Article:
Thomas Campbell

The Curse of Warholism

Never mind Andy Warhol’s art. It’s his perspective that’s doing the damage.

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Campbell Meets Warhol

Are the people who run our museums aware that their solicitude for museumgoers sounds a lot like condescension? A few weeks ago, Ford Bell, president of the American Association of Museums, explained that the Metropolitan Museum of Art “can be intimidating” for people who don’t “already know something about art and have a familiarity with the place.” Thomas Campbell, the Met’s very own director, is singing the same song.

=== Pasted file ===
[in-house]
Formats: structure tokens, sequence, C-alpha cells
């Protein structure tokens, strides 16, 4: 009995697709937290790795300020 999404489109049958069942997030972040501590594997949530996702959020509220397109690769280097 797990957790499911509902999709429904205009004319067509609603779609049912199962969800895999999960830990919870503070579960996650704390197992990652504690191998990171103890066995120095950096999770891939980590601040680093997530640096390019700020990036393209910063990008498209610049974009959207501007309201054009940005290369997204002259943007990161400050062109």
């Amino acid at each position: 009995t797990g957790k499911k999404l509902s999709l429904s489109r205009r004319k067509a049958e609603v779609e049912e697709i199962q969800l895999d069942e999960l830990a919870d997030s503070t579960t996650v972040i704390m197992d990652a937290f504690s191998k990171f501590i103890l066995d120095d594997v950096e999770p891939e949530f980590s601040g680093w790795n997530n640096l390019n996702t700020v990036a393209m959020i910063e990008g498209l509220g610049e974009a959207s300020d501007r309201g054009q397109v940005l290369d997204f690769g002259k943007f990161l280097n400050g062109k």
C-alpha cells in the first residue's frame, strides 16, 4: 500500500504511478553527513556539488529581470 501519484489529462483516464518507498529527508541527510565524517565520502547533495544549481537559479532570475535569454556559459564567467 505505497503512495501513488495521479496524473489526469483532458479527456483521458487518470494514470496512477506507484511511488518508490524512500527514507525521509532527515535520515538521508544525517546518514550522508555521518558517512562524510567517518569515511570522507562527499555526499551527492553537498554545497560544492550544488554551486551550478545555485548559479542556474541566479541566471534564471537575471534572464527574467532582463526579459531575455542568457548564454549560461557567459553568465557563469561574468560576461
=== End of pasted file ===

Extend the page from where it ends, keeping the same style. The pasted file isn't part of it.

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“Picasso in the Metropolitan Museum of Art” is wretchedly installed. I cannot imagine what Gary Tinterow, the curator at the museum who organized the show, thought he was doing. Tinterow has crammed so many paintings, drawings, and prints so close together that it is virtually impossible to see anything on its own terms or to make distinctions between major and minor works. In this absurdly overcrowded hanging, key paintings—Gertrude Stein (1905-06), Woman in White (1923), Dora Maar in an Arm Chair (1939)—are treated like straphangers in a rush-hour subway.

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